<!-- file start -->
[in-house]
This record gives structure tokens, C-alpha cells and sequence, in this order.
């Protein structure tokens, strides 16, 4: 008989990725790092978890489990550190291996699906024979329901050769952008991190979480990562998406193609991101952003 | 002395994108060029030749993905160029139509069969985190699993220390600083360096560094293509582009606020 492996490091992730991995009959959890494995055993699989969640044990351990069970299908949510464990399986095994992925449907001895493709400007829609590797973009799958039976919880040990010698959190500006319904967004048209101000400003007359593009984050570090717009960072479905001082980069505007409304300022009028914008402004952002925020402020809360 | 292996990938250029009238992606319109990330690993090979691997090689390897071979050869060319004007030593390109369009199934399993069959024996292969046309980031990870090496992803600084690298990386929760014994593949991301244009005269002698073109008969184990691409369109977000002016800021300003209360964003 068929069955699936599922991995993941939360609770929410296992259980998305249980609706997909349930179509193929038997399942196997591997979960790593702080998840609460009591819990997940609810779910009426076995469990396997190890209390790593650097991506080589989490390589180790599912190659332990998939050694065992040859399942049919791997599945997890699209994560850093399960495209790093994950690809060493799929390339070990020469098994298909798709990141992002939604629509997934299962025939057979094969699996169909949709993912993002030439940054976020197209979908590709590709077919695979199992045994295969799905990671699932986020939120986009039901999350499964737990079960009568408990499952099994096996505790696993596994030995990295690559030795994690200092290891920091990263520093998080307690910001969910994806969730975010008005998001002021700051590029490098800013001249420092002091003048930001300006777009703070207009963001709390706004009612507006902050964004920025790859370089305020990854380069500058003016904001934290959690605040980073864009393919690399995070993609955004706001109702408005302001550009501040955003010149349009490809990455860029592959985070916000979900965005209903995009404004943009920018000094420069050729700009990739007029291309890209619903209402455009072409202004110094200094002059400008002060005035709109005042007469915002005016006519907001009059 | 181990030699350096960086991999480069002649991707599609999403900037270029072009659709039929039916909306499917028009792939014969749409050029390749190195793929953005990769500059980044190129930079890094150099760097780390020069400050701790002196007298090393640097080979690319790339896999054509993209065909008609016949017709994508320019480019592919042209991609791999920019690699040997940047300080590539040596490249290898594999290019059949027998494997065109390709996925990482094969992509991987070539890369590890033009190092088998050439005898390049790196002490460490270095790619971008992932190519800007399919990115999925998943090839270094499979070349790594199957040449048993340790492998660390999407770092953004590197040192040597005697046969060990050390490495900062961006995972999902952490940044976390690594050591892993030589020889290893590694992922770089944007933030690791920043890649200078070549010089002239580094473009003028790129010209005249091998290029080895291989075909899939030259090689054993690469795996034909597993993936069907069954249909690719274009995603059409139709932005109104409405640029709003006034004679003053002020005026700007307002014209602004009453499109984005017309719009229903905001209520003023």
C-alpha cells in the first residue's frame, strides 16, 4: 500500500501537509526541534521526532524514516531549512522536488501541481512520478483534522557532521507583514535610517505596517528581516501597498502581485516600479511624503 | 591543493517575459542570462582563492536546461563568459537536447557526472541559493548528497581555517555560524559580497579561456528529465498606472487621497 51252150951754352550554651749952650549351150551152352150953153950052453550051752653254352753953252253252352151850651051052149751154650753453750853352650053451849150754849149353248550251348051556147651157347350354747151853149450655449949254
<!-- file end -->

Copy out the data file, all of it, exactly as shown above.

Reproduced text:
[in-house]
This record gives structure tokens, C-alpha cells and sequence, in this order.
């Protein structure tokens, strides 16, 4: 008989990725790092978890489990550190291996699906024979329901050769952008991190979480990562998406193609991101952003 | 002395994108060029030749993905160029139509069969985190699993220390600083360096560094293509582009606020 492996490091992730991995009959959890494995055993699989969640044990351990069970299908949510464990399986095994992925449907001895493709400007829609590797973009799958039976919880040990010698959190500006319904967004048209101000400003007359593009984050570090717009960072479905001082980069505007409304300022009028914008402004952002925020402020809360 | 292996990938250029009238992606319109990330690993090979691997090689390897071979050869060319004007030593390109369009199934399993069959024996292969046309980031990870090496992803600084690298990386929760014994593949991301244009005269002698073109008969184990691409369109977000002016800021300003209360964003 068929069955699936599922991995993941939360609770929410296992259980998305249980609706997909349930179509193929038997399942196997591997979960790593702080998840609460009591819990997940609810779910009426076995469990396997190890209390790593650097991506080589989490390589180790599912190659332990998939050694065992040859399942049919791997599945997890699209994560850093399960495209790093994950690809060493799929390339070990020469098994298909798709990141992002939604629509997934299962025939057979094969699996169909949709993912993002030439940054976020197209979908590709590709077919695979199992045994295969799905990671699932986020939120986009039901999350499964737990079960009568408990499952099994096996505790696993596994030995990295690559030795994690200092290891920091990263520093998080307690910001969910994806969730975010008005998001002021700051590029490098800013001249420092002091003048930001300006777009703070207009963001709390706004009612507006902050964004920025790859370089305020990854380069500058003016904001934290959690605040980073864009393919690399995070993609955004706001109702408005302001550009501040955003010149349009490809990455860029592959985070916000979900965005209903995009404004943009920018000094420069050729700009990739007029291309890209619903209402455009072409202004110094200094002059400008002060005035709109005042007469915002005016006519907001009059 | 181990030699350096960086991999480069002649991707599609999403900037270029072009659709039929039916909306499917028009792939014969749409050029390749190195793929953005990769500059980044190129930079890094150099760097780390020069400050701790002196007298090393640097080979690319790339896999054509993209065909008609016949017709994508320019480019592919042209991609791999920019690699040997940047300080590539040596490249290898594999290019059949027998494997065109390709996925990482094969992509991987070539890369590890033009190092088998050439005898390049790196002490460490270095790619971008992932190519800007399919990115999925998943090839270094499979070349790594199957040449048993340790492998660390999407770092953004590197040192040597005697046969060990050390490495900062961006995972999902952490940044976390690594050591892993030589020889290893590694992922770089944007933030690791920043890649200078070549010089002239580094473009003028790129010209005249091998290029080895291989075909899939030259090689054993690469795996034909597993993936069907069954249909690719274009995603059409139709932005109104409405640029709003006034004679003053002020005026700007307002014209602004009453499109984005017309719009229903905001209520003023």
C-alpha cells in the first residue's frame, strides 16, 4: 500500500501537509526541534521526532524514516531549512522536488501541481512520478483534522557532521507583514535610517505596517528581516501597498502581485516600479511624503 | 591543493517575459542570462582563492536546461563568459537536447557526472541559493548528497581555517555560524559580497579561456528529465498606472487621497 51252150951754352550554651749952650549351150551152352150953153950052453550051752653254352753953252253252352151850651051052149751154650753453750853352650053451849150754849149353248550251348051556147651157347350354747151853149450655449949254